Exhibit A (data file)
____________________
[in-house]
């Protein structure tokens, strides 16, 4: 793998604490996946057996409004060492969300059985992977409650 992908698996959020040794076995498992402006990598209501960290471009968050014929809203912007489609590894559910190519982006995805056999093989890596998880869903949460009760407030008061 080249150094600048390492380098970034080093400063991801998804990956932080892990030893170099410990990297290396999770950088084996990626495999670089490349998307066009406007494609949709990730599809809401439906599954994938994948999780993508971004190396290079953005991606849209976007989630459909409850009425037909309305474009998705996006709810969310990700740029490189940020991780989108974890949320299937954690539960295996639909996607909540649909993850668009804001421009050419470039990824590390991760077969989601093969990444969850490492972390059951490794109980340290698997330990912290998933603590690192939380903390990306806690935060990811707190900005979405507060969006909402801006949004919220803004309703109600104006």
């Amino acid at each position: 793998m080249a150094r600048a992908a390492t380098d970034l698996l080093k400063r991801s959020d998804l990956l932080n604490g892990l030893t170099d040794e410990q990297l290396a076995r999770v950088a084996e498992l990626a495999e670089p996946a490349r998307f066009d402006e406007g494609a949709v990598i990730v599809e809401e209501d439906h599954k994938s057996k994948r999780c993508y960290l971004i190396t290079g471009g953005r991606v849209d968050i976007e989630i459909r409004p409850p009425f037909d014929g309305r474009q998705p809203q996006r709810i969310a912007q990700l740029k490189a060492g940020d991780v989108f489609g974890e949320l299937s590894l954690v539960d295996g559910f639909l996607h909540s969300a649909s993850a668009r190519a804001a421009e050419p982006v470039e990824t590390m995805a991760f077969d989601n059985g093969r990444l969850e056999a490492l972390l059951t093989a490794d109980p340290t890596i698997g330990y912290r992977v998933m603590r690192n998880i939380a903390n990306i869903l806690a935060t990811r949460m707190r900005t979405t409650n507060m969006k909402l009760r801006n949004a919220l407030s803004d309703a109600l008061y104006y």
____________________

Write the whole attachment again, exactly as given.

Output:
[in-house]
């Protein structure tokens, strides 16, 4: 793998604490996946057996409004060492969300059985992977409650 992908698996959020040794076995498992402006990598209501960290471009968050014929809203912007489609590894559910190519982006995805056999093989890596998880869903949460009760407030008061 080249150094600048390492380098970034080093400063991801998804990956932080892990030893170099410990990297290396999770950088084996990626495999670089490349998307066009406007494609949709990730599809809401439906599954994938994948999780993508971004190396290079953005991606849209976007989630459909409850009425037909309305474009998705996006709810969310990700740029490189940020991780989108974890949320299937954690539960295996639909996607909540649909993850668009804001421009050419470039990824590390991760077969989601093969990444969850490492972390059951490794109980340290698997330990912290998933603590690192939380903390990306806690935060990811707190900005979405507060969006909402801006949004919220803004309703109600104006």
């Amino acid at each position: 793998m080249a150094r600048a992908a390492t380098d970034l698996l080093k400063r991801s959020d998804l990956l932080n604490g892990l030893t170099d040794e410990q990297l290396a076995r999770v950088a084996e498992l990626a495999e670089p996946a490349r998307f066009d402006e406007g494609a949709v990598i990730v599809e809401e209501d439906h599954k994938s057996k994948r999780c993508y960290l971004i190396t290079g471009g953005r991606v849209d968050i976007e989630i459909r409004p409850p009425f037909d014929g309305r474009q998705p809203q996006r709810i969310a912007q990700l740029k490189a060492g940020d991780v989108f489609g974890e949320l299937s590894l954690v539960d295996g559910f639909l996607h909540s969300a649909s993850a668009r190519a804001a421009e050419p982006v470039e990824t590390m995805a991760f077969d989601n059985g093969r990444l969850e056999a490492l972390l059951t093989a490794d109980p340290t890596i698997g330990y912290r992977v998933m603590r690192n998880i939380a903390n990306i869903l806690a935060t990811r949460m707190r900005t979405t409650n507060m969006k909402l009760r801006n949004a919220l407030s803004d309703a109600l008061y104006y």